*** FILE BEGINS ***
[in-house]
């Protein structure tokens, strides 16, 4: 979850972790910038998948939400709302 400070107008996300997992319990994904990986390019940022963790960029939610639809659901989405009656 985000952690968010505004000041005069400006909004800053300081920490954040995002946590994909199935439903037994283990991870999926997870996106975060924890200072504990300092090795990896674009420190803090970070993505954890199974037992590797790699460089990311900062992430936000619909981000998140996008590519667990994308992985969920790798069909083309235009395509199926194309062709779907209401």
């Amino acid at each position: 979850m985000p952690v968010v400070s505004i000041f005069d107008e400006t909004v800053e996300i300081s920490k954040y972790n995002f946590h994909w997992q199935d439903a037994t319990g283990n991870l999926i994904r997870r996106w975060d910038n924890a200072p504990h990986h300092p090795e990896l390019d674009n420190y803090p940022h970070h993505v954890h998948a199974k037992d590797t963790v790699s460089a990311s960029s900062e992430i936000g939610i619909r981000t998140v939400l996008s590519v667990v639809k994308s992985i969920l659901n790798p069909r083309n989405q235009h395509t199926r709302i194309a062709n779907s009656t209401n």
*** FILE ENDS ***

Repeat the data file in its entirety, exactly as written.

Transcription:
[in-house]
């Protein structure tokens, strides 16, 4: 979850972790910038998948939400709302 400070107008996300997992319990994904990986390019940022963790960029939610639809659901989405009656 985000952690968010505004000041005069400006909004800053300081920490954040995002946590994909199935439903037994283990991870999926997870996106975060924890200072504990300092090795990896674009420190803090970070993505954890199974037992590797790699460089990311900062992430936000619909981000998140996008590519667990994308992985969920790798069909083309235009395509199926194309062709779907209401």
């Amino acid at each position: 979850m985000p952690v968010v400070s505004i000041f005069d107008e400006t909004v800053e996300i300081s920490k954040y972790n995002f946590h994909w997992q199935d439903a037994t319990g283990n991870l999926i994904r997870r996106w975060d910038n924890a200072p504990h990986h300092p090795e990896l390019d674009n420190y803090p940022h970070h993505v954890h998948a199974k037992d590797t963790v790699s460089a990311s960029s900062e992430i936000g939610i619909r981000t998140v939400l996008s590519v667990v639809k994308s992985i969920l659901n790798p069909r083309n989405q235009h395509t199926r709302i194309a062709n779907s009656t209401n």